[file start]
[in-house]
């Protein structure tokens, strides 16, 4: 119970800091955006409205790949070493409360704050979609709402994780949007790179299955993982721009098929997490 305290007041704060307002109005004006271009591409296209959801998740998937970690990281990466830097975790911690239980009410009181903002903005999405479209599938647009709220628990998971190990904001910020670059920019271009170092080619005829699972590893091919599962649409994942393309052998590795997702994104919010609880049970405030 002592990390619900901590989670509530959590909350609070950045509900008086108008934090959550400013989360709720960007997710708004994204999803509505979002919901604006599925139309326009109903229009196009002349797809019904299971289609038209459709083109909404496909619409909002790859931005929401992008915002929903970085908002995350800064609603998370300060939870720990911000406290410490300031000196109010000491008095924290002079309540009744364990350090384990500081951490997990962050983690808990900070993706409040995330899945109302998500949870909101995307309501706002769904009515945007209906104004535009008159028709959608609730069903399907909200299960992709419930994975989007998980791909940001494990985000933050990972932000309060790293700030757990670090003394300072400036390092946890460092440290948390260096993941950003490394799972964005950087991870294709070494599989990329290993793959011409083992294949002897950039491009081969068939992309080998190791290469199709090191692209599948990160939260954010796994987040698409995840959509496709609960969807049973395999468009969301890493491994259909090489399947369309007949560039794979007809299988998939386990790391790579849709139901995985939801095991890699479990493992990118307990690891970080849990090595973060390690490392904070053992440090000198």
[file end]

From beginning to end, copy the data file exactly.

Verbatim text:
[in-house]
């Protein structure tokens, strides 16, 4: 119970800091955006409205790949070493409360704050979609709402994780949007790179299955993982721009098929997490 305290007041704060307002109005004006271009591409296209959801998740998937970690990281990466830097975790911690239980009410009181903002903005999405479209599938647009709220628990998971190990904001910020670059920019271009170092080619005829699972590893091919599962649409994942393309052998590795997702994104919010609880049970405030 002592990390619900901590989670509530959590909350609070950045509900008086108008934090959550400013989360709720960007997710708004994204999803509505979002919901604006599925139309326009109903229009196009002349797809019904299971289609038209459709083109909404496909619409909002790859931005929401992008915002929903970085908002995350800064609603998370300060939870720990911000406290410490300031000196109010000491008095924290002079309540009744364990350090384990500081951490997990962050983690808990900070993706409040995330899945109302998500949870909101995307309501706002769904009515945007209906104004535009008159028709959608609730069903399907909200299960992709419930994975989007998980791909940001494990985000933050990972932000309060790293700030757990670090003394300072400036390092946890460092440290948390260096993941950003490394799972964005950087991870294709070494599989990329290993793959011409083992294949002897950039491009081969068939992309080998190791290469199709090191692209599948990160939260954010796994987040698409995840959509496709609960969807049973395999468009969301890493491994259909090489399947369309007949560039794979007809299988998939386990790391790579849709139901995985939801095991890699479990493992990118307990690891970080849990090595973060390690490392904070053992440090000198």